The Lower Merion Library System will celebrate the 86th annual Children's Book Week – sponsored nationally by the Children's Book Council, and slated this year from Nov. 14 to Nov. 20 – with one event per night at each of its branches.
"We decided as a system that we would do a week of programming to create a festive atmosphere," said Cynthia Long, coordinator of children's services for the library system. "We're hoping to attract some that don't normally use the library to come on down and have some fun."
The festivities will kick off on Nov. 14 with an evening pajama-party/storytime at the Penn Wynne Library. Storyteller Kate Perlish will entertain her audience with a selection from her "big bag of books."
She says she'll pick the story depending on the ages in her audience, but that her favorites include Maurice Sendak's Where the Wild Things Are and Jane Yolen's How Do Dinosaurs Say Good Night?
"I love bringing the books to life and showing children the beauty … and the flow of the language," said Perlish. "Kids need to hear them read with some sort of lively excitement, to know that they will help you deal with problems, make you laugh, entertain, educate you, and make life better and fuller."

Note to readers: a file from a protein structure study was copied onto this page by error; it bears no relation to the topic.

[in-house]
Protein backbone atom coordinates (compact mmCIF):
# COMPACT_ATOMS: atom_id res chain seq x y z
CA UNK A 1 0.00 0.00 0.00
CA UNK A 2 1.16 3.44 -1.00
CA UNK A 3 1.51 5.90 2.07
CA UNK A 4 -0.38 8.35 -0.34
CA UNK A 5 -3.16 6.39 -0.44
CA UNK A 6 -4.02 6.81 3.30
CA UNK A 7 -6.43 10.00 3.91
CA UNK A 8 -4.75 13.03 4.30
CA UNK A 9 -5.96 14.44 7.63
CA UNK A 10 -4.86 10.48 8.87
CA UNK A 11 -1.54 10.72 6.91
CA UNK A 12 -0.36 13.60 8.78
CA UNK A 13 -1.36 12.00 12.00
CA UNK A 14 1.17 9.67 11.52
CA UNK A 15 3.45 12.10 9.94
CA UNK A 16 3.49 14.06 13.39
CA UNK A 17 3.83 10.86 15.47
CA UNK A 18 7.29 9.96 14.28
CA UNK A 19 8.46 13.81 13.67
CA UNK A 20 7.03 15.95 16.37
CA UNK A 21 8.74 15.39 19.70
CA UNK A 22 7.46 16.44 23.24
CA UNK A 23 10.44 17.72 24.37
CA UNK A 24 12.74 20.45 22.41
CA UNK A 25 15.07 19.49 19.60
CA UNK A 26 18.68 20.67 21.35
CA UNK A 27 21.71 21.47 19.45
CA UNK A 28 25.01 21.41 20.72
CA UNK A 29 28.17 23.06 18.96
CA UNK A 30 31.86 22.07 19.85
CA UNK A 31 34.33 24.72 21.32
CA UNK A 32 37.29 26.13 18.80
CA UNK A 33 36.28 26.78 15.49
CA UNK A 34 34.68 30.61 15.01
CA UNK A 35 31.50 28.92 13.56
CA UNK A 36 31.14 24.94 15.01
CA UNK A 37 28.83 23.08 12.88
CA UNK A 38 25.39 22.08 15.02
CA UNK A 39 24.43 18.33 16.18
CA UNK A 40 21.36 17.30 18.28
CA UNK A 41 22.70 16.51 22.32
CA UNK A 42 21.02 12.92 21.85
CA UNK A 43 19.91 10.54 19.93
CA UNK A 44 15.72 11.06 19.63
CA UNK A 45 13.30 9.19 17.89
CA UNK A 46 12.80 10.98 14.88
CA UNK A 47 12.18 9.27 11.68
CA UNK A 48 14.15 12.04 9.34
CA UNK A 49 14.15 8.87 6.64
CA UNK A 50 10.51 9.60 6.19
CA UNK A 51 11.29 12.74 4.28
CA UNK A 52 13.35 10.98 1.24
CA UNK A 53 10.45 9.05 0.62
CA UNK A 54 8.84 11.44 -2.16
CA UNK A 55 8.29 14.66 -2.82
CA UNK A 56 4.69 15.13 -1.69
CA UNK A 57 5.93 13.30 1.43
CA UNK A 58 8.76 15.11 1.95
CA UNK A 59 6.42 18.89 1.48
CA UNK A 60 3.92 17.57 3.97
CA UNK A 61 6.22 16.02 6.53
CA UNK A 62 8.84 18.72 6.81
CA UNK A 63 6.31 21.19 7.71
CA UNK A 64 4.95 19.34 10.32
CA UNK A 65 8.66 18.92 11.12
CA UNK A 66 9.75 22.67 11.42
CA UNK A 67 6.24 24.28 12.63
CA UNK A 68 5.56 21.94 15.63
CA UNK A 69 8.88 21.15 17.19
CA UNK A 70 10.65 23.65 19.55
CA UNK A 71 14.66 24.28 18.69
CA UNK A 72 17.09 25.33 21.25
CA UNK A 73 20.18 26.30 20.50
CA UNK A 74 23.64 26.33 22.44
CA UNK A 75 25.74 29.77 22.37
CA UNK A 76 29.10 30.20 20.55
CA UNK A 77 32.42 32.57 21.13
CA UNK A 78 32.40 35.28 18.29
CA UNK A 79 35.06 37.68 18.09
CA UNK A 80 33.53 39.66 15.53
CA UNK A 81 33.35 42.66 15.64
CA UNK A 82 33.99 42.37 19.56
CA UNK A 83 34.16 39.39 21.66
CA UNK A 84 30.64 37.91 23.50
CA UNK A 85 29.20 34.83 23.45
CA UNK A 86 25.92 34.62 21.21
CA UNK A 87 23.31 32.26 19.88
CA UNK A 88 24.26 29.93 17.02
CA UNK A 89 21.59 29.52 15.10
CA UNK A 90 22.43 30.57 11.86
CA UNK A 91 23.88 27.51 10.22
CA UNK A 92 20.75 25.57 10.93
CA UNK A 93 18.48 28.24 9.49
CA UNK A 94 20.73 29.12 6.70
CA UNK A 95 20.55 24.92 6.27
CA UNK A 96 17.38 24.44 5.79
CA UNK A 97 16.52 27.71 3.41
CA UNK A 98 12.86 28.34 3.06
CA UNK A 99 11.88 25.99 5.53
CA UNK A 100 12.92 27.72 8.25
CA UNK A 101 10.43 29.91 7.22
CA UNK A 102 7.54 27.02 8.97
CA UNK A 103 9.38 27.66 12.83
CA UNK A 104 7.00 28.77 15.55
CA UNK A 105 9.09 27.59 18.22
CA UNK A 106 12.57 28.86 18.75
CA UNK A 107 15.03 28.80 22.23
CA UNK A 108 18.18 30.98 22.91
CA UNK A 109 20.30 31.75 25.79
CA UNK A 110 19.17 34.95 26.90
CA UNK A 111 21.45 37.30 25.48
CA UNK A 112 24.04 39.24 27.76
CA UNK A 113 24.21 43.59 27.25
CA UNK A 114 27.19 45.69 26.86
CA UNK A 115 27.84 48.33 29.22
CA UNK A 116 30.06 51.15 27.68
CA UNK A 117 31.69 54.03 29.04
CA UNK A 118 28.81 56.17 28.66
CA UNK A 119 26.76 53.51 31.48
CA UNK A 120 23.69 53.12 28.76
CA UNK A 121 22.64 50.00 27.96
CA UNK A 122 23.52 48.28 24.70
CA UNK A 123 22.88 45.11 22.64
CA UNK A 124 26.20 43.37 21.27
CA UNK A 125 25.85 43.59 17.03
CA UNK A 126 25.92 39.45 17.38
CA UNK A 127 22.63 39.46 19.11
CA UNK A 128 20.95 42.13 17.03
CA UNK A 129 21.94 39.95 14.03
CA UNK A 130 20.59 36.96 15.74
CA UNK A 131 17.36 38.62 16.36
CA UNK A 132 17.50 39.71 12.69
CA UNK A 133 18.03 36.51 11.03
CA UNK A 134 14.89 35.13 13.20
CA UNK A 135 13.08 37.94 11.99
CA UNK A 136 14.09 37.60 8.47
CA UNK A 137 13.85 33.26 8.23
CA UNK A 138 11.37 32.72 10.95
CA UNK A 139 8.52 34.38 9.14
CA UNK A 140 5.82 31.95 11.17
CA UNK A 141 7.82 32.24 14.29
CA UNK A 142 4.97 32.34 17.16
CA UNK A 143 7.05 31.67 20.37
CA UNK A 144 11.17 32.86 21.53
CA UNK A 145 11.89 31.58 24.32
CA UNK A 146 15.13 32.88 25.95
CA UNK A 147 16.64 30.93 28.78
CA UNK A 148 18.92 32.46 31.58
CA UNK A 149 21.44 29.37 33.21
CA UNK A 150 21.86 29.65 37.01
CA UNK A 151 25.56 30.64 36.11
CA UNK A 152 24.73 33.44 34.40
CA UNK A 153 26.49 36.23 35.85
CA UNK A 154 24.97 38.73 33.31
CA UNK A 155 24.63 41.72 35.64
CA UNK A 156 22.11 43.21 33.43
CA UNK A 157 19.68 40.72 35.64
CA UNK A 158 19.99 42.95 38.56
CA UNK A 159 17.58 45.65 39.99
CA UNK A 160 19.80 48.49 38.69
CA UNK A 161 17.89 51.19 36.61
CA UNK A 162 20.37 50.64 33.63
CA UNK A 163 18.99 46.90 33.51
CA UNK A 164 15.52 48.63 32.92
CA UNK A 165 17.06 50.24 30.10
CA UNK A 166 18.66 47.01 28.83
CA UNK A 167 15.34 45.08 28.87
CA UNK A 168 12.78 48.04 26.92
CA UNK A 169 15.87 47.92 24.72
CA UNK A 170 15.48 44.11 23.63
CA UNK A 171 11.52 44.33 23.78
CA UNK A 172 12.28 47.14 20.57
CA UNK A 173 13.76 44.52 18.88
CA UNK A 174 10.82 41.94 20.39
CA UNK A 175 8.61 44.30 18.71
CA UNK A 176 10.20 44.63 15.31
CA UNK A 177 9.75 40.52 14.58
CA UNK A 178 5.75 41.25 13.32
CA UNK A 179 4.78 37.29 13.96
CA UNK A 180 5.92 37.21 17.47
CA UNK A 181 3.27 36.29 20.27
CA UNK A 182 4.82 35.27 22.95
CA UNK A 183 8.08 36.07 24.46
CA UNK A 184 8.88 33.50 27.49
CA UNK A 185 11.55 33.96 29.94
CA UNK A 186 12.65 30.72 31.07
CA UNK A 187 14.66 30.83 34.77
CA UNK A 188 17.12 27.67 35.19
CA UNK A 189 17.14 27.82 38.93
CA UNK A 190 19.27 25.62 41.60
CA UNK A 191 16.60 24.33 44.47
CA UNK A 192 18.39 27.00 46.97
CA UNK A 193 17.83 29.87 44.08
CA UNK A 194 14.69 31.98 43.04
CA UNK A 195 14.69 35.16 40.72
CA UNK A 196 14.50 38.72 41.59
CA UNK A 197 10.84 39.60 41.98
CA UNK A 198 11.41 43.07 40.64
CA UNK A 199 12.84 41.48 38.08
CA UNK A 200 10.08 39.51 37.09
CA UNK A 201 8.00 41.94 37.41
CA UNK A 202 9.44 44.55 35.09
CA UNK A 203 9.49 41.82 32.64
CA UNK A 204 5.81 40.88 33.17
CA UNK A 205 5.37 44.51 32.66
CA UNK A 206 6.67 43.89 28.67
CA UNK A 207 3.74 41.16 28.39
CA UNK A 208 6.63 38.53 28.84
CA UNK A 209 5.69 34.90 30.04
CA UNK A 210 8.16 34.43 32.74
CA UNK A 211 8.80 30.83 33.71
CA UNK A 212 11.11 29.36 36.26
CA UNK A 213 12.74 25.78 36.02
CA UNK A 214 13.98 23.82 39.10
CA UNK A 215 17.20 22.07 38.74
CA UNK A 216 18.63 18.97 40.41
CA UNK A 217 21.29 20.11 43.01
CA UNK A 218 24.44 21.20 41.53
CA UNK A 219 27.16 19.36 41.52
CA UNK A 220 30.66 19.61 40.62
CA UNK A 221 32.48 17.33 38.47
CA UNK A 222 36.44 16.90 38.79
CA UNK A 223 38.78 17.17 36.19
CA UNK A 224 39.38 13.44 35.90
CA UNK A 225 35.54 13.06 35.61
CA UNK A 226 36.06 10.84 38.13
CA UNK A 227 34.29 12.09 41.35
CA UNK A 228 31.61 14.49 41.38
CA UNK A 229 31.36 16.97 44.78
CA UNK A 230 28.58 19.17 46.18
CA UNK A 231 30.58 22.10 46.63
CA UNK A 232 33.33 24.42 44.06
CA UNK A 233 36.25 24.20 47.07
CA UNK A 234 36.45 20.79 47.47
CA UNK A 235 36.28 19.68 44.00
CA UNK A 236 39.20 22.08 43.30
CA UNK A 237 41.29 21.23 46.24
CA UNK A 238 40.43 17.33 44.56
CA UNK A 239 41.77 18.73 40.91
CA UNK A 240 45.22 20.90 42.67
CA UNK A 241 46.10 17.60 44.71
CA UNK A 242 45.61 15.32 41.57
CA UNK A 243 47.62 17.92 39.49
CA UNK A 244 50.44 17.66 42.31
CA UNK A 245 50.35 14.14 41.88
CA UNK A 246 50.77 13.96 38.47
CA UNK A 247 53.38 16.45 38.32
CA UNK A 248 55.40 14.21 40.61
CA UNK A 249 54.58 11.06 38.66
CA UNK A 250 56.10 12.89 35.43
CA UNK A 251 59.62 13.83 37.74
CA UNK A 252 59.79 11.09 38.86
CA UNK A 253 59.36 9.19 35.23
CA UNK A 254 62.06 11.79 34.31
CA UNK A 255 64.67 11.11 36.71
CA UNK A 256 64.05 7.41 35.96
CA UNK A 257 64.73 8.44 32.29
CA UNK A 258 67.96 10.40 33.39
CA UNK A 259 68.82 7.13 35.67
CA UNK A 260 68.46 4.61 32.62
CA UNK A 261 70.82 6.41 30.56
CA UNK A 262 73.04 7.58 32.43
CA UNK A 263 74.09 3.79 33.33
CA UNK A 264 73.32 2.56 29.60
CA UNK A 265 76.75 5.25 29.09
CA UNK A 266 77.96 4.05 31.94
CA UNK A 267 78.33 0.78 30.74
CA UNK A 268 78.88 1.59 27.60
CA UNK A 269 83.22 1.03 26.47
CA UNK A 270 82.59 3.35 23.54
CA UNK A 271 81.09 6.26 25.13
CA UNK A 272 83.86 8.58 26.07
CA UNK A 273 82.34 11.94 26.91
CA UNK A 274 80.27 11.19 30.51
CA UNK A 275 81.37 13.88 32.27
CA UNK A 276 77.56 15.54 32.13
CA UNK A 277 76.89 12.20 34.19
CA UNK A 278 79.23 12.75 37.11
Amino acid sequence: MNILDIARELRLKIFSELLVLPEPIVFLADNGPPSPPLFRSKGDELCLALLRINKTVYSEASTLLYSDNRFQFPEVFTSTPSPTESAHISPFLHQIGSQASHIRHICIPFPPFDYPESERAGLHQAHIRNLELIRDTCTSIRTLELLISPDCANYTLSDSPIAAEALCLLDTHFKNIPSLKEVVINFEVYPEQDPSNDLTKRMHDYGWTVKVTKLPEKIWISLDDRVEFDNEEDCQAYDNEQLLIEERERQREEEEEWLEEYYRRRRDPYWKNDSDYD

The week of events continues with puppeteer Steve Abrams and his handheld buddies at the Ardmore branch; a children's sing-along at the Bala Cynwyd Library; magician Joseph Keppel, performing "Explore the World and Read" at the Gladwyne Library; and songs and stories at the Ludington branch in Bryn Mawr.
Children's Book Week just happens to coincide with the 12th annual JCC Jewish Book Festival held throughout the month of November. The festival will feature events for kids, as well as some 700 titles for young people.
"JCC gets to celebrate Jewish authors and books, and doing it in tandem with Children's Book Week is a natural tie-in," said Amy Krulik, director of marketing and public relations for the Jewish Community Centers of Greater Philadelphia. "At the Jewish book festival, kids realize that some of their favorite authors may be Jewish.
"It's nice for them to recognize there are Jewish role models who are authors."